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Charitable Donation Transaction Pitfalls – Be Careful!


Joseph R. Schlett on August 24, 2011 in Tax

Many of our clients provide generous donations of money, goods and services to numerous worthy causes, including community and national organizations, we thank them for that. However, we have seen numerous cases where CRA re-assessment issues would have applied without corrective action prior to the filing of annual income tax returns. Additionally, we often interact with clients who have misunderstood the real financial impacts of providing a gift. Following are a number of pitfalls and tips to consider:

  1. Only organizations registered with the Canada Revenue Agency (CRA) are eligible to issue official charitable donation receipts that provide the donor with the eligibility to claim a deduction from income. If the organization is not registered, no deduction is allowable for the donor.
  2. In most situations, a business or individual will need to consider the requirement to report a corresponding ‘deemed revenue amount’ equal to the value of the donated good or service. For example, if a business donates a quantity of inventory to a charitable organization for a tax receipt, the business must also record a corresponding revenue amount for the same amount related to a deemed disposition (i.e. presumably the fair market value amount). Further, remittance of HST may also apply based on the deemed revenue amount.
  3. Where money, goods or services are provided by the donor for a charitable event, it is only the ‘excess’ of the donated amount above the advantage to the donor (i.e. dinner, golf fees, entertainment) that is eligible for an official charitable receipt and deduction by the donor, assuming that a registered charity is involved. In cases where the advantage equals the donated amount or the event is not organized by a registered charity, it is possible that no amount is deductible from income. However, in the case of businesses, it may be possible to relate the donation to advertising, promotion or entertainment allowing some form of deductibility.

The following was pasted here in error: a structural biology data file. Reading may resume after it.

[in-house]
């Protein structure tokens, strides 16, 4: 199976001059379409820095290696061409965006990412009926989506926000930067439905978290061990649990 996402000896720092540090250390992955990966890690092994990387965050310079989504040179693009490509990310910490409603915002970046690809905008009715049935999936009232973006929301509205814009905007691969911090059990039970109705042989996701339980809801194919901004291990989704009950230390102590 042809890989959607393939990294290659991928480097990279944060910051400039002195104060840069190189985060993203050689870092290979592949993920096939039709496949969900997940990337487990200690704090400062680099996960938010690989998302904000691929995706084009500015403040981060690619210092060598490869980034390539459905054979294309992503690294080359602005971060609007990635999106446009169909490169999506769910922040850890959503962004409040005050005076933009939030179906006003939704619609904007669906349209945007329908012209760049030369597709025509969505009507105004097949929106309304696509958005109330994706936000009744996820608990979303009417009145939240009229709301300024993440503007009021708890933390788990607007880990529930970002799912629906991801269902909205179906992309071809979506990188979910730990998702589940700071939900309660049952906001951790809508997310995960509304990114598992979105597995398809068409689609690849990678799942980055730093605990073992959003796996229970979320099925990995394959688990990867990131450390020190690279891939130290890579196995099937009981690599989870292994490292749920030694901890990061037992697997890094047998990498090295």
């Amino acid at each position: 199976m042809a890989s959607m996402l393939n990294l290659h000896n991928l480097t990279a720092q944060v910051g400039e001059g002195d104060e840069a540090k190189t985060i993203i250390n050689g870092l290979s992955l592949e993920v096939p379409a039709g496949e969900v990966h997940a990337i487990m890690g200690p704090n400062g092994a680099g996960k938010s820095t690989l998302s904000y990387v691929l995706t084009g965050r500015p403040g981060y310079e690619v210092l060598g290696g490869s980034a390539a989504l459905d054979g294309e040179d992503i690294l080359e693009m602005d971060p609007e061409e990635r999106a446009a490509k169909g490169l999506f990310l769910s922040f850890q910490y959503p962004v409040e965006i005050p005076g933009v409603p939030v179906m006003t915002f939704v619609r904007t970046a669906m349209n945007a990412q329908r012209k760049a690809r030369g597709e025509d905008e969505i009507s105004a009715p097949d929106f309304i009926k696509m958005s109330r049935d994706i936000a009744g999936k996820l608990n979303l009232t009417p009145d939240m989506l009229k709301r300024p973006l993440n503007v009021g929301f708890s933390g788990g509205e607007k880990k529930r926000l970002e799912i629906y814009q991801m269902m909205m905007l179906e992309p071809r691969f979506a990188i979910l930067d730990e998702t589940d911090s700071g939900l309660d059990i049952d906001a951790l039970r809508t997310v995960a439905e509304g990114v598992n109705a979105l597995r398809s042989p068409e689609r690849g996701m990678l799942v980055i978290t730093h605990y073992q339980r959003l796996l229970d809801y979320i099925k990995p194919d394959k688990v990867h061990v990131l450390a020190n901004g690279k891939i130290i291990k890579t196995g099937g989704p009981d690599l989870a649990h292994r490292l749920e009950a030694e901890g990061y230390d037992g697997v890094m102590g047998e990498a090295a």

4. The gift must be provided on a ‘voluntary’ basis by the donor. There could be a question of deductibility of a gift where it is tied into a mandatory condition or requirement of a contract.
  5. Other than money, only gifts of tangible property are eligible for official donation receipts. Where possible, CRA encourages the donor to issue an invoice to the charitable organization, where the charitable organization can exchange cheques with the donor.
  6. Gifts of services are not eligible for official donation receipts from a registered charity. However, it is possible for a donor to invoice the charitable organization where an exchange of cheques can take place.
  7. There are a number of transactions specified by the CRA that generally do not qualify as gifts, including the payment of an admission fee, payment for a lottery ticket or game of chance, where the advantage to the donor is greater than 80% of the value of the donation, where the fair market value of a gift cannot be determined, donations in exchange for advertising and promotion, gifts of promises (gift certificates, hotel accommodations etc.), pledges, use of a timeshare, or the lease of premises.
  8. If the value of the donated property is greater than $ 1,000, the CRA encourages the charitable donation to arrange for a 3rd party independent appraisal, thus the organization cannot simply accept the value represented by the donor.
  9. Ensure that you receive an official charitable donation receipt that includes the charitable number and required information designated by the CRA. Individuals, trusts and estates must submit the official receipts; incorporated businesses need to supply the name and charitable number with their annual corporate income tax return.
  10. Where the source of funds for a gift will be retrieved from a publicly held security, rather than liquidating the investment first and forwarding the funds to the charitable organization, consider donating the public security directly ‘in-kind’. This strategy will allow you to receive a donation receipt equal to the fair market value of the security; however you will not have to declare any capital gain related to that security.

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